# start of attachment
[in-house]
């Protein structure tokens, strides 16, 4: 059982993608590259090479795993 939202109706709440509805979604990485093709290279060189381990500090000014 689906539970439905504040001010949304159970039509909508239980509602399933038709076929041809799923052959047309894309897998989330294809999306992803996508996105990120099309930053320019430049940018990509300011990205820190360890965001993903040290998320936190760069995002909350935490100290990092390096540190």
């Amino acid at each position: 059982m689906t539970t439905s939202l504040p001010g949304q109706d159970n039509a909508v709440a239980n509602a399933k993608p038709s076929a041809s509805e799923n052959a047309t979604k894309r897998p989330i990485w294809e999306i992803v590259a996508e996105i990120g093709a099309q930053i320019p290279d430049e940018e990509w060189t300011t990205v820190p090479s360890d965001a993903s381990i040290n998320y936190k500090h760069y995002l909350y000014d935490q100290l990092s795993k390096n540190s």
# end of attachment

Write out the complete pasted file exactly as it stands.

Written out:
[in-house]
């Protein structure tokens, strides 16, 4: 059982993608590259090479795993 939202109706709440509805979604990485093709290279060189381990500090000014 689906539970439905504040001010949304159970039509909508239980509602399933038709076929041809799923052959047309894309897998989330294809999306992803996508996105990120099309930053320019430049940018990509300011990205820190360890965001993903040290998320936190760069995002909350935490100290990092390096540190």
């Amino acid at each position: 059982m689906t539970t439905s939202l504040p001010g949304q109706d159970n039509a909508v709440a239980n509602a399933k993608p038709s076929a041809s509805e799923n052959a047309t979604k894309r897998p989330i990485w294809e999306i992803v590259a996508e996105i990120g093709a099309q930053i320019p290279d430049e940018e990509w060189t300011t990205v820190p090479s360890d965001a993903s381990i040290n998320y936190k500090h760069y995002l909350y000014d935490q100290l990092s795993k390096n540190s």